But just before we get to that point, backing up a little, they made a direct connection between suffering and sin in the life of the person. Now, you remember the classic illustration of this is Job’s friends. Job hasn’t done anything. He’s suffering like mad. His friends come up chapter, after chapter, after chapter, after chapter, they try to indict him, try to make him guilty, so they can find sin and direct cause for his suffering. And he keeps throwing that off, and throwing that off. But that was a reflection of their theology. Where there is sin, there is suffering; and where there is suffering, there is corresponding, specific sin on the part of the individual who suffers.
You see that in Luke 13. You remember the tower fell over and killed all those people? And you remember that Pilate’s men went in and sliced up the Galileans who were worshipping, and what did the people ask? They said, “Are they worse sinners than everybody else?” If calamity comes, if a tower falls on you and kills you, or if somebody stabs you, that’s a sign that you’re worse than everybody else, right? The worst people have the calamities, and the better people escape. That’s the same kind of theology.
So, their question comes out of the milieu of the thinking of the rabbis. The rabbis even had to explain congenital issues, congenital deformities, congenital blindness, born blind. How could that be the sin of the person born blind? When they say, was it this man who sinned? How could he sin? He was in the womb. They even developed, the rabbis did, the idea of prenatal iniquity. Sinning in the womb.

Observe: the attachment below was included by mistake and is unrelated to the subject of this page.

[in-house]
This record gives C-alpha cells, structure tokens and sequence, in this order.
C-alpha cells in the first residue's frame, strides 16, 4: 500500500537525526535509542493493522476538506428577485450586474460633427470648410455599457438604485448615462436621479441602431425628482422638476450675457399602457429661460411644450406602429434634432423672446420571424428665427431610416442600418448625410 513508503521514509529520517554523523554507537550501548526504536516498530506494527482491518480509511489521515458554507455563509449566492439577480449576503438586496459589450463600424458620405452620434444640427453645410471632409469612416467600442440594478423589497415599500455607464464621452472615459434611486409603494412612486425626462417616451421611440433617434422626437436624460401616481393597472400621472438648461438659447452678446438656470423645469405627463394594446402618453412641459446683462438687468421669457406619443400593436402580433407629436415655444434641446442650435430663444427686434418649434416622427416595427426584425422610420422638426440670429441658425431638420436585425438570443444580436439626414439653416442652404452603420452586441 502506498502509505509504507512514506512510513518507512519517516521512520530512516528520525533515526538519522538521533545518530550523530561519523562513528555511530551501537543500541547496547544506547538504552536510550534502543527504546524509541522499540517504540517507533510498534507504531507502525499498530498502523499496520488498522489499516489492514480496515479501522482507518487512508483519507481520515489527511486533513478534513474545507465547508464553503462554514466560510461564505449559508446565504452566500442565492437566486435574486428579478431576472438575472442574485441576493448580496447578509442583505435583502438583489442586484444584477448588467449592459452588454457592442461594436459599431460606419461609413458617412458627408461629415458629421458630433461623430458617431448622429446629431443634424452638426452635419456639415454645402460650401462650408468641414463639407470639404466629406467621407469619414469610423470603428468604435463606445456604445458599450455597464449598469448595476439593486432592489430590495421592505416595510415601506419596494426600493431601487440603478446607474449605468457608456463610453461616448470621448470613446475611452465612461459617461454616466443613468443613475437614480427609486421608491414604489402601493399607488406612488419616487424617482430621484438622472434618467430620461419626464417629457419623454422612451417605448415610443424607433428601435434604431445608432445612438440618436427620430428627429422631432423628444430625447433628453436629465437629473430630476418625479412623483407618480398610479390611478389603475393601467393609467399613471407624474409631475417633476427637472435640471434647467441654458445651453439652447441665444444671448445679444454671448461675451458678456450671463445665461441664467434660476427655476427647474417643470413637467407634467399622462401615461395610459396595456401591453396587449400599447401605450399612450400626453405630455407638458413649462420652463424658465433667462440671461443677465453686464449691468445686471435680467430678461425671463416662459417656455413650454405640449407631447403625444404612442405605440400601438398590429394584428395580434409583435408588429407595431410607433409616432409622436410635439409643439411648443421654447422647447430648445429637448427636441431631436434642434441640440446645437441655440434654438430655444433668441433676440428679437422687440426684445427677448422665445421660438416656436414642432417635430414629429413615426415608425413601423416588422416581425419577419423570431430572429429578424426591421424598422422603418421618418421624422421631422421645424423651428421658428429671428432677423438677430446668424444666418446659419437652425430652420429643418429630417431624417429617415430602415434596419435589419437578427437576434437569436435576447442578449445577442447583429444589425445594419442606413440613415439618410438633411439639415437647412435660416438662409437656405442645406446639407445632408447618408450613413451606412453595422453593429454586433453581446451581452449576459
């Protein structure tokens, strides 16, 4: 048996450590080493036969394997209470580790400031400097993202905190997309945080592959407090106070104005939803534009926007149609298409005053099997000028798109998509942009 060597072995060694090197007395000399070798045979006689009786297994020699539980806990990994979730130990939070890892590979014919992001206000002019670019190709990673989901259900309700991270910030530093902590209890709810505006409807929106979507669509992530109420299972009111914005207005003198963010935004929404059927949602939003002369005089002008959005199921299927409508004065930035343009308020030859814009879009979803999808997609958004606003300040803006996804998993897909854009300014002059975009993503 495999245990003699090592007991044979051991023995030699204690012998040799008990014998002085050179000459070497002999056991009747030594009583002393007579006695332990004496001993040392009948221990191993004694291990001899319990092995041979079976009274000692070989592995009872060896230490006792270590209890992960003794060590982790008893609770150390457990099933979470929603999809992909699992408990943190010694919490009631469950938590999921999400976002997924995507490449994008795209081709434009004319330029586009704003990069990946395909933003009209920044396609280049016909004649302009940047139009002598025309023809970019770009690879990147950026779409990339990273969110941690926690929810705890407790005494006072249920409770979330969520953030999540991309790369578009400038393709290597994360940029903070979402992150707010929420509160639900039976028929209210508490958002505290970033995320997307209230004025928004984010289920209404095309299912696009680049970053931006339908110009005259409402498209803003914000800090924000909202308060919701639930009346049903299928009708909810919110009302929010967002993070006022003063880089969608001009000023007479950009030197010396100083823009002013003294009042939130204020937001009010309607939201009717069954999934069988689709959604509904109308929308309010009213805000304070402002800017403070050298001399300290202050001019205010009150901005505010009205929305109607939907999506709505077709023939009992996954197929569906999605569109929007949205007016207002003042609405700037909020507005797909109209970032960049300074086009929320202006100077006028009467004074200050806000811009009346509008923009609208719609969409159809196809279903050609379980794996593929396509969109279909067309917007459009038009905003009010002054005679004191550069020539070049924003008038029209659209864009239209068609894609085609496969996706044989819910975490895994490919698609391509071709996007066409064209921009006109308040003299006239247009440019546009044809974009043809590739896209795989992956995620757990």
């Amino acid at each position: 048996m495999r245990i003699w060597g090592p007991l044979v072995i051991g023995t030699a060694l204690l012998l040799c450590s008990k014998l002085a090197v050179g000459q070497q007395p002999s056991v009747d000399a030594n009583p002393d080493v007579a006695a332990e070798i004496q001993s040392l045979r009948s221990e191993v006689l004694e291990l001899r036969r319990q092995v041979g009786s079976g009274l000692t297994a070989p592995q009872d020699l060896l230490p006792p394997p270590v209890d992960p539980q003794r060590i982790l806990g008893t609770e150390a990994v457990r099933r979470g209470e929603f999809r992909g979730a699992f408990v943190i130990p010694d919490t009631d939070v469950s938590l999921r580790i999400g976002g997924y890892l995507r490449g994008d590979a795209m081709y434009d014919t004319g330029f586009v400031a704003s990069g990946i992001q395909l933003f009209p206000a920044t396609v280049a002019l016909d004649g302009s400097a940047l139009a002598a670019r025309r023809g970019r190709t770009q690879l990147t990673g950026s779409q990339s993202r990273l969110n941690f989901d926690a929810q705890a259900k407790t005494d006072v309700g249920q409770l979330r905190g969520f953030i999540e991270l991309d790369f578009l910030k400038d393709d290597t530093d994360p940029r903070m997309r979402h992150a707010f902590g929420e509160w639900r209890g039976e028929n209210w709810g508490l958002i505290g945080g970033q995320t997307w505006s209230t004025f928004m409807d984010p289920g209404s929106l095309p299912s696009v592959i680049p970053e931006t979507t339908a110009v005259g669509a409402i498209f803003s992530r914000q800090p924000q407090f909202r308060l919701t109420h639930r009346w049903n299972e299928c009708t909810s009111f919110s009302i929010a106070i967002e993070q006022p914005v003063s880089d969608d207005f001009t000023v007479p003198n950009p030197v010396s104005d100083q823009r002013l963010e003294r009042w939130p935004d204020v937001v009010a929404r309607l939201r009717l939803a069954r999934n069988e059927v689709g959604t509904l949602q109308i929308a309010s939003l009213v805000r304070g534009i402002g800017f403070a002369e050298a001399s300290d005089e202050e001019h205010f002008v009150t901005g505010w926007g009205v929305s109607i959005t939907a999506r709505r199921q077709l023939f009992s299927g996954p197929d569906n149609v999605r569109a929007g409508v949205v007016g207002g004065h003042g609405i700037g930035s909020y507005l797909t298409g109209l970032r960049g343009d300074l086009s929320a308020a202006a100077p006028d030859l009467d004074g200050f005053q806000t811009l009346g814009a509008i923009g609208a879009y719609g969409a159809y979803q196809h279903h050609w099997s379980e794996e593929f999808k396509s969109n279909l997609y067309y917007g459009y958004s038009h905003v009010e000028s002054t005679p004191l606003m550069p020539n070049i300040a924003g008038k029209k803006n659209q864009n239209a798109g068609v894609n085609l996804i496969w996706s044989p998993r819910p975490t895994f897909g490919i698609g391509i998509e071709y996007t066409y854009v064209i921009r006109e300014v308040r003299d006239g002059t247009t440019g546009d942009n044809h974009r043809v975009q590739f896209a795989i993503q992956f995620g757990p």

And there are some really bizarre discussions between rabbis on this subject. In which, one rabbi eventually responds with Genesis 4:47. “Sin lies at the door,” and he makes the door refer to the door of the womb. So, he interprets that as some kind of insight in to prenatal iniquity. And the other guy argues, the other rabbi argues that if the baby was actually sinning in the womb, he’d be kicking harder. Crazy.
Some believed, like Plato did, in the preexistence of the soul, influenced by Hellenists, so that somehow your soul was around sinning before you were conceived. So, they did believe that somehow, some of them believed that something a person did in the womb, or as a soul before the womb, contributed to this condition. On the other hand, they did believe, as well, that the children suffered from the parents’ sin.
And that was Exodus 20 verse 5. “I, the Lord your God, am a jealous God, visiting the iniquity of the fathers upon the children, unto the third and fourth generations.” You’ve heard people use that, that there are cursed children, cursed generations. This notion that you’re paying for the sins of your parents somehow has managed to survive to our time even today. But among the Jews, there was the idea that people could be punished for several generations for sins committed by their parents.
You say, well, what does that mean? First, it’s a collective statement: the sins of the fathers, the leaders, the generation, the heads of a generation. The sins that they commit that define that generation area so influential that they can’t be reversed and rooted out for three or four generations. That’s the principle that that is establishing. It’s not saying individual sins for three or four generations of kids, grandkids, great grandkids, are going to be cursed. That is completely alien to what Scripture says, and I’ll show you that in a minute.
But all it is saying is: you’d better take care of your generation, because if you are characterized by iniquity and sin, it’s going to take three or four generations to turn it around.
Think about that when you look at the generation we’re living in right now. This does not turn around fast. It penetrates deeply. This is not personal. Turn to Ezekiel, ‘cause I need to show you this. Ezekiel chapter 18. One of the most important chapters in the prophets. Ezekiel 18. Because it’s directed at this question. The Word of the Lord, chapter 18, verse 1. Ezekiel 18.